The Advisory: Volume 10, Issue 2, April 2012

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Federation of Law Societies Promotes Cause of Justice

By Mona Duckett, QC, Bencher Representative to the Federation of Law Societies of Canada

Of the fees you pay to the Law Society of Alberta every year, $60 is sent on to the Federation of Law Societies of Canada (FLSC). You’ve probably had little or no contact with the FLSC, so let me take this opportunity to tell you what you’re paying for.

The FLSC is the coordinating body of the 14 law societies in Canada. It is a voluntary organization, with no statutory foundation and has only the powers vested upon it by the consensus of its members. Those members are the regulators of Canada’s 103,000 lawyers and Quebec’s 4000 notaries. The Federation, like law societies, is mandated to act in the public interest.

Although the Federation has existed in some form since 1927, its structure, role and governance have changed significantly in the last 10 years. A 14-member Council (one representative of each law society) and a small executive meet regularly, in person and electronically, in pursuit of the Federation’s goal of strengthening the governance of the independent legal profession. Just as law societies, the FLSC is neither the voice of nor an advocate for lawyers; the Canadian Bar Association and other lawyers’ associations serve that purpose in Canada.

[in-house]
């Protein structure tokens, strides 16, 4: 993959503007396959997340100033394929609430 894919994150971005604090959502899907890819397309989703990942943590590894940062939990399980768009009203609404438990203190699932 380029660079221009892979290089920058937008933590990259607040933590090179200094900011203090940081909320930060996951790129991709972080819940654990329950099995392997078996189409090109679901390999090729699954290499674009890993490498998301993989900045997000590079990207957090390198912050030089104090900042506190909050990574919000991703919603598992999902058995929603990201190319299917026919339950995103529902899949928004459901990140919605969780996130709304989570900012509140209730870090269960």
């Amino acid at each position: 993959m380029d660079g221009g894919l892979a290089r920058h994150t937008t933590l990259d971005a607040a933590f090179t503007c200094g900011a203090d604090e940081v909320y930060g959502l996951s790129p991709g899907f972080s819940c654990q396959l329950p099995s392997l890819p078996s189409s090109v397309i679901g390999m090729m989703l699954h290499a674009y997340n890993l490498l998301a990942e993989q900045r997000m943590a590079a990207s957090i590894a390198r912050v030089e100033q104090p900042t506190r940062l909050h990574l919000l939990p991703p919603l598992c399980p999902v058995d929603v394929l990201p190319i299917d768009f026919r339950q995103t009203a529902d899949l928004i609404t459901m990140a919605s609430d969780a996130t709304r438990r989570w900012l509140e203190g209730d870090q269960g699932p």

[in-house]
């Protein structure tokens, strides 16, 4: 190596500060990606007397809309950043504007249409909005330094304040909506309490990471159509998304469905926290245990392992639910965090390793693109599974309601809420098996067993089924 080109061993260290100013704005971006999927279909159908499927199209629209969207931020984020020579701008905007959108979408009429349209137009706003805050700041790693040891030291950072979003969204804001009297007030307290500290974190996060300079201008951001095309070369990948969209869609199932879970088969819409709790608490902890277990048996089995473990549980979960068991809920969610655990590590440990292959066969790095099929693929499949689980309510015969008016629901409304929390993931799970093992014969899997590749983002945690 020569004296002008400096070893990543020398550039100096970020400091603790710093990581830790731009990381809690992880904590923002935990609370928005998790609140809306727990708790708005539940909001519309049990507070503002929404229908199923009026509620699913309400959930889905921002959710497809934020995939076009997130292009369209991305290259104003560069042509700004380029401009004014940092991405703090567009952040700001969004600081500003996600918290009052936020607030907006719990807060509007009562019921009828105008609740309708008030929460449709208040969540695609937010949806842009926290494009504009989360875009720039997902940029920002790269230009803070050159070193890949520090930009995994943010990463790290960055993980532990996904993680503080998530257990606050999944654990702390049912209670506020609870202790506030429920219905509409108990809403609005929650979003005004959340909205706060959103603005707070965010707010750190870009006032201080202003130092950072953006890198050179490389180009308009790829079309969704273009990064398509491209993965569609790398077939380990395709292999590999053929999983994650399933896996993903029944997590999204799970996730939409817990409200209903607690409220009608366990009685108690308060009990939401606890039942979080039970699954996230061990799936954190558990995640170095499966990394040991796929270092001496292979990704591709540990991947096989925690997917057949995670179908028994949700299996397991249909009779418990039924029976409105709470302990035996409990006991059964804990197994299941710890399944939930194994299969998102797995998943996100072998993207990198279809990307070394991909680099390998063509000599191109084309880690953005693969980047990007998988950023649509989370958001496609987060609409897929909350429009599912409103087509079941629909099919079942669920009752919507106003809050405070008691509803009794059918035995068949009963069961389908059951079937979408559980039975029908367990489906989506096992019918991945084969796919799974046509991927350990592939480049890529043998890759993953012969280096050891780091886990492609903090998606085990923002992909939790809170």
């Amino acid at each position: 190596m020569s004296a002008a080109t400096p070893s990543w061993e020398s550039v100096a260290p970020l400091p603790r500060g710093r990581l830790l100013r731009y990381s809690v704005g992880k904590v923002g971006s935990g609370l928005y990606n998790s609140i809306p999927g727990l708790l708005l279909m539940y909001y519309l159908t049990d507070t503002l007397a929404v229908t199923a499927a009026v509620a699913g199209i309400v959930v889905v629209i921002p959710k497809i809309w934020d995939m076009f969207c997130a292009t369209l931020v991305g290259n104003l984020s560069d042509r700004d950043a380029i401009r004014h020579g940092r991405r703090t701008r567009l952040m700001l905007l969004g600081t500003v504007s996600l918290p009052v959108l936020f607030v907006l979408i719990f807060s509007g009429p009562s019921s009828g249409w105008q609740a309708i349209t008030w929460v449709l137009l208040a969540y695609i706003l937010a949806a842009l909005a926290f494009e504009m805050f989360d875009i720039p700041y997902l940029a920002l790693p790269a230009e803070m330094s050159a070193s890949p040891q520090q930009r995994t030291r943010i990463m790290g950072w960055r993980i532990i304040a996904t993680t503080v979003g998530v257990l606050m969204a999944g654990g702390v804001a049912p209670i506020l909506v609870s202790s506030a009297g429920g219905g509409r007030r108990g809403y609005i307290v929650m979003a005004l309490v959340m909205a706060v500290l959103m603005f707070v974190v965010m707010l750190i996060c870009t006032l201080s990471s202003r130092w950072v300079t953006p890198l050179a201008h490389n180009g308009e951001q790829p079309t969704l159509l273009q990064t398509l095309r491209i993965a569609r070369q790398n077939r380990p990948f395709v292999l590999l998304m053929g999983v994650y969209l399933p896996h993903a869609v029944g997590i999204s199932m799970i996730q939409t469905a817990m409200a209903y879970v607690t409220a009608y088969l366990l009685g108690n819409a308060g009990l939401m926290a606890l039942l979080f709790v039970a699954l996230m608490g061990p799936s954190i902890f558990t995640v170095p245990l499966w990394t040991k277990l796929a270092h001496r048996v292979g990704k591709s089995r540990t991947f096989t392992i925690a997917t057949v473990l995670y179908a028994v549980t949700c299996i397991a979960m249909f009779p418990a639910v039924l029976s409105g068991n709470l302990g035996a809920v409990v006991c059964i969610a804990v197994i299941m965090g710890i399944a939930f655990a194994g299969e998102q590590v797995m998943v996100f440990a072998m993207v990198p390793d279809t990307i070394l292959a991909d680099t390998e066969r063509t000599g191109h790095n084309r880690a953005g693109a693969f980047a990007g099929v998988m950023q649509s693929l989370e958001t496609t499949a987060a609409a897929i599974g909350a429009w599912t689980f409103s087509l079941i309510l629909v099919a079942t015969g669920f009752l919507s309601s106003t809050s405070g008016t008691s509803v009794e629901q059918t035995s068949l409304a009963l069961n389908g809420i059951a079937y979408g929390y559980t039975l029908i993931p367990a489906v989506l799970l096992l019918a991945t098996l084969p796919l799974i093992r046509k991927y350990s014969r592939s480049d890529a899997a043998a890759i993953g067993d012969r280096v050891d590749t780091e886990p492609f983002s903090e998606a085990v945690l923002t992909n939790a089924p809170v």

Mission to Enhance Transparent and Effective Governance

The mission of the FLSC includes bringing its members together to enhance transparent and effective governance of the independent legal profession in Canada, as well as to promote the cause of justice and the rule of law. The Federation speaks nationally and internationally on its members’ behalf and shares Canadian law societies’ expertise to contribute to the effective regulation of the independent legal profession around the world.

The Federation is based in Ottawa with a staff of 12, six of whom are focused on the work of the National Committee on Accreditation (NCA). However much of the Federation’s work is supported by staff and volunteers from law societies across the country. Alberta staff and volunteers have been very involved in committee work and policy development at the national level as the Law Society is committed to the development of national standards that will enhance the ability of all Canadian legal regulators to govern effectively and transparently in the public interest.

Because the Federation is a voluntary organization, the national standards cannot be imposed on any law society, but it is hoped that they will be recognized as best practices which will enhance our credibility as trusted and effective regulators of the independent legal profession.

CanLII Protects Public Access to Legal Information

In 2001, the FLSC created CanLII to protect public access to legal information and the law. Every year, $35 of our annual fees go to CanLII ( which has become a primary research tool for many lawyers. The other $25 of our FLSC fees supports national initiatives, policy development, advocacy for regulators, and occasional court interventions. Some of the FLSC’s national initiatives include the National Mobility Agreement signed in 2002, which has now expanded in some form to every province and territory, and the national Model Code of Conduct, which was the foundation for Alberta’s new Code. There are ongoing projects and policy development in the areas of national admissions standards, looking at competency and good character criteria and national discipline standards examining the processing of complaints. The FLSC has recently completed extensive work assessing the appropriate criteria for a Canadian common law degree and continues to work with law schools across the country to maintain those consistent and high standards.